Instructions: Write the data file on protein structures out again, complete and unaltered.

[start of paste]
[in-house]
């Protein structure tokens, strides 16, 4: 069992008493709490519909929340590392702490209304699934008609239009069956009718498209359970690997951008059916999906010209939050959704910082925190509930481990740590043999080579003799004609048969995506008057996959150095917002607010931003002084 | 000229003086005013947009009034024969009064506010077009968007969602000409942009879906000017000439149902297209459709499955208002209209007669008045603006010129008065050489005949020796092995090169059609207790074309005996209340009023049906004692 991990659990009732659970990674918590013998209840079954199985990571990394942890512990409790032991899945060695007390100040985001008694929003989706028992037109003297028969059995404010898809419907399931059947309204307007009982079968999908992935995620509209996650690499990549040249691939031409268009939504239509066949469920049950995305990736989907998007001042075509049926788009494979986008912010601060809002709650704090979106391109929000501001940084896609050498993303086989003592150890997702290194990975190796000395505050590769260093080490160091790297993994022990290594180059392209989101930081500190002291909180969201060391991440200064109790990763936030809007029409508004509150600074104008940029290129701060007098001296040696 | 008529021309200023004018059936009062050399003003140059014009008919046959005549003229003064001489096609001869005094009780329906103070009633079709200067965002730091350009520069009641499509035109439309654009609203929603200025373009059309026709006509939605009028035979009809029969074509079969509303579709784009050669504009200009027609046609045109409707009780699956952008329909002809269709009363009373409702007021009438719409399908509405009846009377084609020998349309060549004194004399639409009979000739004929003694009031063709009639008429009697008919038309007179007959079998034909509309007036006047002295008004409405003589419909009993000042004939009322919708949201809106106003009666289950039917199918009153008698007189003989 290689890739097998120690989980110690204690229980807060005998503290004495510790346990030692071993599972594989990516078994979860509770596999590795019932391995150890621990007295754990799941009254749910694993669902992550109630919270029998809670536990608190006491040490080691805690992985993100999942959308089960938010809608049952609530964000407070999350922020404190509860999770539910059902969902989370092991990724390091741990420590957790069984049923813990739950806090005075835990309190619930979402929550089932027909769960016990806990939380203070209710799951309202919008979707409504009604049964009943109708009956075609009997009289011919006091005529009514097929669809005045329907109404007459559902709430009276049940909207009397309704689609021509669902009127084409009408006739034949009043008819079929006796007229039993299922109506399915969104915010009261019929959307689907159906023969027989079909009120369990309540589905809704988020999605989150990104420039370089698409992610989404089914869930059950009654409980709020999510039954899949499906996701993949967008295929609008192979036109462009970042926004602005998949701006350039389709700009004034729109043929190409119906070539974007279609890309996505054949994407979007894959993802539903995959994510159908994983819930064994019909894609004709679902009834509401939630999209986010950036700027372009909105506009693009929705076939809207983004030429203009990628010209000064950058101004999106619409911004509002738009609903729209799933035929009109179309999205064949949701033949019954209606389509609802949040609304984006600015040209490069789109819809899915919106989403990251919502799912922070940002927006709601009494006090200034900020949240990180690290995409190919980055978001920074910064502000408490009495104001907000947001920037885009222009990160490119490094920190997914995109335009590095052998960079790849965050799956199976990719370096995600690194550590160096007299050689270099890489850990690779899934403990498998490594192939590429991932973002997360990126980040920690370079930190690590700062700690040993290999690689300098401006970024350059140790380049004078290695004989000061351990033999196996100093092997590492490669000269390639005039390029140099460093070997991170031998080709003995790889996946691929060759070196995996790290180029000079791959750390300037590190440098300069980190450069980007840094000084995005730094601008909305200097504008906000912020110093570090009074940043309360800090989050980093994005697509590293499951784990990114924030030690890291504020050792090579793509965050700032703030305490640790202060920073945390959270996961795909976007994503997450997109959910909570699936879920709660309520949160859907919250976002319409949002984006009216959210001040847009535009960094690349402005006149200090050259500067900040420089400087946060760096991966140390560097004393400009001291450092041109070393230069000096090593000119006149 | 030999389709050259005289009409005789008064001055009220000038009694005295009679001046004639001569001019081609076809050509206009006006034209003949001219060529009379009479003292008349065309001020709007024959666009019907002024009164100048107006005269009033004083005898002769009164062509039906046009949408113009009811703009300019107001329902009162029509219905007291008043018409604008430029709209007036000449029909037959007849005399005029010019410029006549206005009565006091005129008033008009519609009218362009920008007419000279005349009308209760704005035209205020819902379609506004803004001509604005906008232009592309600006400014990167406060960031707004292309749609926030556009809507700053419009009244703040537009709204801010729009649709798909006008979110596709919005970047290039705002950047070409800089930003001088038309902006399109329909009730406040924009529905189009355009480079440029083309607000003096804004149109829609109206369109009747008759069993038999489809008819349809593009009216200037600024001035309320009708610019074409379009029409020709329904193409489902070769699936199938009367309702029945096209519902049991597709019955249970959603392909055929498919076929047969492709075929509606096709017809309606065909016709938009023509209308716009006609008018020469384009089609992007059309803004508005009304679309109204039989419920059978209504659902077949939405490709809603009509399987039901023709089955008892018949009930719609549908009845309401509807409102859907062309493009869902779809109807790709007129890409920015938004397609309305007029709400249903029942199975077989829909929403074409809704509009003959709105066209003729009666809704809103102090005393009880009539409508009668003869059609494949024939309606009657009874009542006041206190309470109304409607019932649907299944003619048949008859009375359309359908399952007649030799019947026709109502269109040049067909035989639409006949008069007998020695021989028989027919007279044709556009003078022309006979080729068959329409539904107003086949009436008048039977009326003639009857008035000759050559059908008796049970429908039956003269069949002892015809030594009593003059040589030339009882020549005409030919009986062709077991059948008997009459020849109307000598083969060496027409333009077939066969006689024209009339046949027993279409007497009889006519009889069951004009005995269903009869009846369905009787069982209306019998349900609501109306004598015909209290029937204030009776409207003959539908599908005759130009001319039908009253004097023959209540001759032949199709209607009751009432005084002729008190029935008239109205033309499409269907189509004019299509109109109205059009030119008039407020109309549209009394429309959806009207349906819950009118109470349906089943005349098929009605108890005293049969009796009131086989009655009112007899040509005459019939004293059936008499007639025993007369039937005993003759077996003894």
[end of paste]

[in-house]
């Protein structure tokens, strides 16, 4: 069992008493709490519909929340590392702490209304699934008609239009069956009718498209359970690997951008059916999906010209939050959704910082925190509930481990740590043999080579003799004609048969995506008057996959150095917002607010931003002084 | 000229003086005013947009009034024969009064506010077009968007969602000409942009879906000017000439149902297209459709499955208002209209007669008045603006010129008065050489005949020796092995090169059609207790074309005996209340009023049906004692 991990659990009732659970990674918590013998209840079954199985990571990394942890512990409790032991899945060695007390100040985001008694929003989706028992037109003297028969059995404010898809419907399931059947309204307007009982079968999908992935995620509209996650690499990549040249691939031409268009939504239509066949469920049950995305990736989907998007001042075509049926788009494979986008912010601060809002709650704090979106391109929000501001940084896609050498993303086989003592150890997702290194990975190796000395505050590769260093080490160091790297993994022990290594180059392209989101930081500190002291909180969201060391991440200064109790990763936030809007029409508004509150600074104008940029290129701060007098001296040696 | 008529021309200023004018059936009062050399003003140059014009008919046959005549003229003064001489096609001869005094009780329906103070009633079709200067965002730091350009520069009641499509035109439309654009609203929603200025373009059309026709006509939605009028035979009809029969074509079969509303579709784009050669504009200009027609046609045109409707009780699956952008329909002809269709009363009373409702007021009438719409399908509405009846009377084609020998349309060549004194004399639409009979000739004929003694009031063709009639008429009697008919038309007179007959079998034909509309007036006047002295008004409405003589419909009993000042004939009322919708949201809106106003009666289950039917199918009153008698007189003989 290689890739097998120690989980110690204690229980807060005998503290004495510790346990030692071993599972594989990516078994979860509770596999590795019932391995150890621990007295754990799941009254749910694993669902992550109630919270029998809670536990608190006491040490080691805690992985993100999942959308089960938010809608049952609530964000407070999350922020404190509860999770539910059902969902989370092991990724390091741990420590957790069984049923813990739950806090005075835990309190619930979402929550089932027909769960016990806990939380203070209710799951309202919008979707409504009604049964009943109708009956075609009997009289011919006091005529009514097929669809005045329907109404007459559902709430009276049940909207009397309704689609021509669902009127084409009408006739034949009043008819079929006796007229039993299922109506399915969104915010009261019929959307689907159906023969027989079909009120369990309540589905809704988020999605989150990104420039370089698409992610989404089914869930059950009654409980709020999510039954899949499906996701993949967008295929609008192979036109462009970042926004602005998949701006350039389709700009004034729109043929190409119906070539974007279609890309996505054949994407979007894959993802539903995959994510159908994983819930064994019909894609004709679902009834509401939630999209986010950036700027372009909105506009693009929705076939809207983004030429203009990628010209000064950058101004999106619409911004509002738009609903729209799933035929009109179309999205064949949701033949019954209606389509609802949040609304984006600015040209490069789109819809899915919106989403990251919502799912922070940002927006709601009494006090200034900020949240990180690290995409190919980055978001920074910064502000408490009495104001907000947001920037885009222009990160490119490094920190997914995109335009590095052998960079790849965050799956199976990719370096995600690194550590160096007299050689270099890489850990690779899934403990498998490594192939590429991932973002997360990126980040920690370079930190690590700062700690040993290999690689300098401006970024350059140790380049004078290695004989000061351990033999196996100093092997590492490669000269390639005039390029140099460093070997991170031998080709003995790889996946691929060759070196995996790290180029000079791959750390300037590190440098300069980190450069980007840094000084995005730094601008909305200097504008906000912020110093570090009074940043309360800090989050980093994005697509590293499951784990990114924030030690890291504020050792090579793509965050700032703030305490640790202060920073945390959270996961795909976007994503997450997109959910909570699936879920709660309520949160859907919250976002319409949002984006009216959210001040847009535009960094690349402005006149200090050259500067900040420089400087946060760096991966140390560097004393400009001291450092041109070393230069000096090593000119006149 | 030999389709050259005289009409005789008064001055009220000038009694005295009679001046004639001569001019081609076809050509206009006006034209003949001219060529009379009479003292008349065309001020709007024959666009019907002024009164100048107006005269009033004083005898002769009164062509039906046009949408113009009811703009300019107001329902009162029509219905007291008043018409604008430029709209007036000449029909037959007849005399005029010019410029006549206005009565006091005129008033008009519609009218362009920008007419000279005349009308209760704005035209205020819902379609506004803004001509604005906008232009592309600006400014990167406060960031707004292309749609926030556009809507700053419009009244703040537009709204801010729009649709798909006008979110596709919005970047290039705002950047070409800089930003001088038309902006399109329909009730406040924009529905189009355009480079440029083309607000003096804004149109829609109206369109009747008759069993038999489809008819349809593009009216200037600024001035309320009708610019074409379009029409020709329904193409489902070769699936199938009367309702029945096209519902049991597709019955249970959603392909055929498919076929047969492709075929509606096709017809309606065909016709938009023509209308716009006609008018020469384009089609992007059309803004508005009304679309109204039989419920059978209504659902077949939405490709809603009509399987039901023709089955008892018949009930719609549908009845309401509807409102859907062309493009869902779809109807790709007129890409920015938004397609309305007029709400249903029942199975077989829909929403074409809704509009003959709105066209003729009666809704809103102090005393009880009539409508009668003869059609494949024939309606009657009874009542006041206190309470109304409607019932649907299944003619048949008859009375359309359908399952007649030799019947026709109502269109040049067909035989639409006949008069007998020695021989028989027919007279044709556009003078022309006979080729068959329409539904107003086949009436008048039977009326003639009857008035000759050559059908008796049970429908039956003269069949002892015809030594009593003059040589030339009882020549005409030919009986062709077991059948008997009459020849109307000598083969060496027409333009077939066969006689024209009339046949027993279409007497009889006519009889069951004009005995269903009869009846369905009787069982209306019998349900609501109306004598015909209290029937204030009776409207003959539908599908005759130009001319039908009253004097023959209540001759032949199709209607009751009432005084002729008190029935008239109205033309499409269907189509004019299509109109109205059009030119008039407020109309549209009394429309959806009207349906819950009118109470349906089943005349098929009605108890005293049969009796009131086989009655009112007899040509005459019939004293059936008499007639025993007369039937005993003759077996003894």